The combined pressure and myoelectric activity data provided by DM enables the identification of dyssynergic defecation caused by poor coordination of the abdominal wall and anorectal muscles. More specifically, dyssynergic defecation is identified by paradoxical contraction of anal sphincter muscles when simulating defecation. Simulated defecation is the attempt to expel either the inserted DM or the HR-ARM probe. In a normal defecation, the intra-rectal pressure (P1 in the DM) rises and the sphincter pressures (P2 or P3) decreases. If the patient paradoxically contracts his/her anal sphincter, the anal sphincter pressure would increase instead. Therefore, a positive pressure change in the anal sphincter during simulated defecation suggests that the patient has dyssynergic defecation. Moreover, in contrast to the normal defecation, the myoelectric activity of the puborectalis muscle measured by DM does not reduce. To make sure this was a real finding, he/she was asked to repeat the simulated defecation maneuver at least three times in case the patient mistakenly had performed the maneuver incorrectly. A primer of DM and HR-ARM results indicative of dyssynergic defecation can be found in Table 5.

Table 5. AS pressure change from rest to activity measured with DM and HR-ARM; positive changes represent dyssynergic defecation.

The comfort surveys from the participants suggest that DM provides comparable levels of comfort and usability even though the HR-ARM probe was a quarter of the diameter of the DM covered index finger (Table 3). The lowest score received by DM on any of the five variables was a 7 out of 10, whereas HR-ARM was a 4 out of 10. The slightly higher average score of DM on the smoothness could be due to the silicone cover layer over the instrumentations of the glove.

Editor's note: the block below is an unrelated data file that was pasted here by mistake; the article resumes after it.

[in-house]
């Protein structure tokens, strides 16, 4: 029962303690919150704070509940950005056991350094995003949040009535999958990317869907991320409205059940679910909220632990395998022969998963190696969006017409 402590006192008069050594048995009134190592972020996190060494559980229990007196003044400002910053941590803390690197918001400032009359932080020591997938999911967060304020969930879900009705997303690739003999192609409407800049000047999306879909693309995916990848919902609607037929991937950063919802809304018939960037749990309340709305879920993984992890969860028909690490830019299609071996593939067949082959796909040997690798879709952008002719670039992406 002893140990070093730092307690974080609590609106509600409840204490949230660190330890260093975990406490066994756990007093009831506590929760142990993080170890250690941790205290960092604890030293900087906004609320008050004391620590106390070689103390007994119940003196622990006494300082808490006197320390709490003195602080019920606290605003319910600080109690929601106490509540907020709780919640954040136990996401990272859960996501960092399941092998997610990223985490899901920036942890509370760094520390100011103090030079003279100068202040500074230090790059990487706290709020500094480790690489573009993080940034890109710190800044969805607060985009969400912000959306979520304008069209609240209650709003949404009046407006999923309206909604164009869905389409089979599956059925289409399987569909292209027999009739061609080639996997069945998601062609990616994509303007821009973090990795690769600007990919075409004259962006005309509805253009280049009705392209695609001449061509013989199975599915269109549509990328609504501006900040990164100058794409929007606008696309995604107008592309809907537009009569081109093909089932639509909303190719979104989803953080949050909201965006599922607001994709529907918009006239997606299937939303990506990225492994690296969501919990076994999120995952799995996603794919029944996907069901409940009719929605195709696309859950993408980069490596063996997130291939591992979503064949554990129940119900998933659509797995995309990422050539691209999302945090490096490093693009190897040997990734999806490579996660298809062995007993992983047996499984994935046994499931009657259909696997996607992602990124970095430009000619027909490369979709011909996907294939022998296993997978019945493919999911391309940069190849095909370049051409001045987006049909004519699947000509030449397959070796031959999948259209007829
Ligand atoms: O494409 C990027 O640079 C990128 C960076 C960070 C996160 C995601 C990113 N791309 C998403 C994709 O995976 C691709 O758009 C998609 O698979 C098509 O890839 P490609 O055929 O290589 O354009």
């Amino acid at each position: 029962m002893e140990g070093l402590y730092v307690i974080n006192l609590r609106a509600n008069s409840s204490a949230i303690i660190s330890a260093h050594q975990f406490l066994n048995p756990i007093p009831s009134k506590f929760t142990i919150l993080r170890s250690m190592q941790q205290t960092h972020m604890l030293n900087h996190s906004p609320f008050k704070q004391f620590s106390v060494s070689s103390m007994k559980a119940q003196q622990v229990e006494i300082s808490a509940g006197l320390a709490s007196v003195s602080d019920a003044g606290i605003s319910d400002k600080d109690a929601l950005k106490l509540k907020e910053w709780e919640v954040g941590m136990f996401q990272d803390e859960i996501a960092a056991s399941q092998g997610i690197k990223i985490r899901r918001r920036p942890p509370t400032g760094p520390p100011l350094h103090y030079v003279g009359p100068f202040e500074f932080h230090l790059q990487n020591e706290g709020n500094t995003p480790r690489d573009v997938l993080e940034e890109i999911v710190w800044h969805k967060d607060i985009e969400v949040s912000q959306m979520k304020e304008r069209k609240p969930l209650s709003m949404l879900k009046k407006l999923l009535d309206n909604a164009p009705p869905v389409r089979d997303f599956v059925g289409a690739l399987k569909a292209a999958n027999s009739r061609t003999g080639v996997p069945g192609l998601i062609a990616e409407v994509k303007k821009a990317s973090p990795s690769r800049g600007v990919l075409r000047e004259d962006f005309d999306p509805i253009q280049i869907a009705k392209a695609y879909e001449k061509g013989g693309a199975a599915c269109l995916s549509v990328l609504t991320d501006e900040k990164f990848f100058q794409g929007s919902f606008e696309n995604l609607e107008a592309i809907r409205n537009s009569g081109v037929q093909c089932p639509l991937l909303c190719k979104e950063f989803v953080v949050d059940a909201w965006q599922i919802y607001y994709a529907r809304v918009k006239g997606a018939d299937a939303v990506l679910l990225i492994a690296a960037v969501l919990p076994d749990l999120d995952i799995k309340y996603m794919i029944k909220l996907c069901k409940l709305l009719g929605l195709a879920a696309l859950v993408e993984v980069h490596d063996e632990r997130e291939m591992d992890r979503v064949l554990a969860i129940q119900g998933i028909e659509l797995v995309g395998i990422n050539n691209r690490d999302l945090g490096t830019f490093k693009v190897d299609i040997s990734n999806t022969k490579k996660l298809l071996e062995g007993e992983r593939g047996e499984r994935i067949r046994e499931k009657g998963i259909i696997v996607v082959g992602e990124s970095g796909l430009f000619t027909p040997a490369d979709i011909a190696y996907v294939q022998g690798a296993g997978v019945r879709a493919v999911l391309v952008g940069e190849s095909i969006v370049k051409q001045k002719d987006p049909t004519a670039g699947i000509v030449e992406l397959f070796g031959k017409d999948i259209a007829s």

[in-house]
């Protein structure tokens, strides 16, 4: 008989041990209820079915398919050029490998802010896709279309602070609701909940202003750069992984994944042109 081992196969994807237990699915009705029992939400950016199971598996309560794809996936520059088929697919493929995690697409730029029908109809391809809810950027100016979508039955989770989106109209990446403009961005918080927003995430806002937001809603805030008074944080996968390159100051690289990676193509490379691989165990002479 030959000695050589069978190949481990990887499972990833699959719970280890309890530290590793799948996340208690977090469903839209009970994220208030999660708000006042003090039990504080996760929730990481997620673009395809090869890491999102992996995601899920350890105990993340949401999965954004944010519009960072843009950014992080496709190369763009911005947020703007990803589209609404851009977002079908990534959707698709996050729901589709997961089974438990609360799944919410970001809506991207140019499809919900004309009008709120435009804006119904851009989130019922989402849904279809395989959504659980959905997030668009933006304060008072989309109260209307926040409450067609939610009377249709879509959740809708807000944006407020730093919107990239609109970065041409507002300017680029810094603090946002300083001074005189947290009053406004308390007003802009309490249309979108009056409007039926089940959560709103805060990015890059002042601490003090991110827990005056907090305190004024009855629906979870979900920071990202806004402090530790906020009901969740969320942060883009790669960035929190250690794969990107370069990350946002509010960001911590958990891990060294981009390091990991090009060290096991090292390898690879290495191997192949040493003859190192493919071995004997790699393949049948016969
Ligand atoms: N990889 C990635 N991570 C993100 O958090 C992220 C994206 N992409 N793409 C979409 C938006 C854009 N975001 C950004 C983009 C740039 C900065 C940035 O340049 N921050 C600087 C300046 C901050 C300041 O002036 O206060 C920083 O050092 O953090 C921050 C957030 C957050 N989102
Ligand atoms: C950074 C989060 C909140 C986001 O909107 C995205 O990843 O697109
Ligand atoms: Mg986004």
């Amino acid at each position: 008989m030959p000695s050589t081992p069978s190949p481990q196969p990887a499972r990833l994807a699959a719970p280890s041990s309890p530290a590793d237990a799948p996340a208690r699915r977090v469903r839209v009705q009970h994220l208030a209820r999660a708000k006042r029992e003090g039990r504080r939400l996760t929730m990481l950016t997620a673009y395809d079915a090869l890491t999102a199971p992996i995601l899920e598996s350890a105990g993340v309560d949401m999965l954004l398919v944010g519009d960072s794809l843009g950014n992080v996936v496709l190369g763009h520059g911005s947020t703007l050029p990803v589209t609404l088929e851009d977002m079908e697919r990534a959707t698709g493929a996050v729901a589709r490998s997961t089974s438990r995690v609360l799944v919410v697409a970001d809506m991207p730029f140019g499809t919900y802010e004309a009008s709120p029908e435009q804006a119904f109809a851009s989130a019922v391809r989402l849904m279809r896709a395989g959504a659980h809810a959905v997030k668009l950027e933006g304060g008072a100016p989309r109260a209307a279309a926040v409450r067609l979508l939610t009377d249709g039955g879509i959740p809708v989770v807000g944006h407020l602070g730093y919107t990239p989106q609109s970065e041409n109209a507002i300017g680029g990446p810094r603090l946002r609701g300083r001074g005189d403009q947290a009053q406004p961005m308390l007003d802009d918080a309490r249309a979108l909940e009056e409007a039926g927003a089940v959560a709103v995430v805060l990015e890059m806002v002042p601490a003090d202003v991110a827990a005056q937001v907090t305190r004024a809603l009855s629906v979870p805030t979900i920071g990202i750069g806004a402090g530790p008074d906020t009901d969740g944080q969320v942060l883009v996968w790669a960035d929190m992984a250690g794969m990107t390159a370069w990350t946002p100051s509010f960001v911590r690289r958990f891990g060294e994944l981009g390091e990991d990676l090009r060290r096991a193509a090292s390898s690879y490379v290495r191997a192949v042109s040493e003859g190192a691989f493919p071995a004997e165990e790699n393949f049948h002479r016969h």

4.1. Limitations

A major limitation of this feasibility study was the small sample size in each group. Since this was a feasibility study, we were interested in studying healthy subjects as controls and two common patient types. The data showed that it is feasible to mount pressure sensors on the index finger, obtain meaningful measurement of anorectal pressures, and observe paradoxical contraction of AS muscles during simulated defecation. More subjects in prospective DM studies are needed to corroborate and extend the present results and define normal pressure ranges [23,29,30].